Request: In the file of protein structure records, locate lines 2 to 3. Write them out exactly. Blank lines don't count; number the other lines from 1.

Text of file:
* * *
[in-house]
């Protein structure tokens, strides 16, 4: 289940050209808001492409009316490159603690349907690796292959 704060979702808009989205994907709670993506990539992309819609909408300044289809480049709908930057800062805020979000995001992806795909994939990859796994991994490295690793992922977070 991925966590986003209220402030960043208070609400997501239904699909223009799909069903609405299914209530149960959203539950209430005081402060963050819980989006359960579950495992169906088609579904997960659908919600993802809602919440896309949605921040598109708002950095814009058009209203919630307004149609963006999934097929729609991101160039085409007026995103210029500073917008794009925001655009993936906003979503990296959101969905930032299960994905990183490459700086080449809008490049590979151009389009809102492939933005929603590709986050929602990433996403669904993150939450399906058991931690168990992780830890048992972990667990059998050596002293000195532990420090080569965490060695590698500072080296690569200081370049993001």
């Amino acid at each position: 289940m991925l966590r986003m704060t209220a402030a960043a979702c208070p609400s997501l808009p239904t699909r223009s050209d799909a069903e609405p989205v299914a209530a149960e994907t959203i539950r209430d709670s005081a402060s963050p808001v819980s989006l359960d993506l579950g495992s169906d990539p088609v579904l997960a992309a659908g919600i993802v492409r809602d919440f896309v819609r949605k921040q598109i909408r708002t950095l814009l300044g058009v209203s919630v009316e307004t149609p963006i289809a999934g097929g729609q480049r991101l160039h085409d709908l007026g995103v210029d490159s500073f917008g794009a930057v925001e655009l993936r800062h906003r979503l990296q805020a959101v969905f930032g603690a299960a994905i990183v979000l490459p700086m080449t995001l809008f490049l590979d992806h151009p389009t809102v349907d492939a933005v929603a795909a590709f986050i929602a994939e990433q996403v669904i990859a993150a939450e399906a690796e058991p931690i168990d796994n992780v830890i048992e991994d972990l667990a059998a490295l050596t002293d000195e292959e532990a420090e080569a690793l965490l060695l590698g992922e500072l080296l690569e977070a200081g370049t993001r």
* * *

């Protein structure tokens, strides 16, 4: 289940050209808001492409009316490159603690349907690796292959 704060979702808009989205994907709670993506990539992309819609909408300044289809480049709908930057800062805020979000995001992806795909994939990859796994991994490295690793992922977070 991925966590986003209220402030960043208070609400997501239904699909223009799909069903609405299914209530149960959203539950209430005081402060963050819980989006359960579950495992169906088609579904997960659908919600993802809602919440896309949605921040598109708002950095814009058009209203919630307004149609963006999934097929729609991101160039085409007026995103210029500073917008794009925001655009993936906003979503990296959101969905930032299960994905990183490459700086080449809008490049590979151009389009809102492939933005929603590709986050929602990433996403669904993150939450399906058991931690168990992780830890048992972990667990059998050596002293000195532990420090080569965490060695590698500072080296690569200081370049993001």
């Amino acid at each position: 289940m991925l966590r986003m704060t209220a402030a960043a979702c208070p609400s997501l808009p239904t699909r223009s050209d799909a069903e609405p989205v299914a209530a149960e994907t959203i539950r209430d709670s005081a402060s963050p808001v819980s989006l359960d993506l579950g495992s169906d990539p088609v579904l997960a992309a659908g919600i993802v492409r809602d919440f896309v819609r949605k921040q598109i909408r708002t950095l814009l300044g058009v209203s919630v009316e307004t149609p963006i289809a999934g097929g729609q480049r991101l160039h085409d709908l007026g995103v210029d490159s500073f917008g794009a930057v925001e655009l993936r800062h906003r979503l990296q805020a959101v969905f930032g603690a299960a994905i990183v979000l490459p700086m080449t995001l809008f490049l590979d992806h151009p389009t809102v349907d492939a933005v929603a795909a590709f986050i929602a994939e990433q996403v669904i990859a993150a939450e399906a690796e058991p931690i168990d796994n992780v830890i048992e991994d972990l667990a059998a490295l050596t002293d000195e292959e532990a420090e080569a690793l965490l060695l590698g992922e500072l080296l690569e977070a200081g370049t993001r």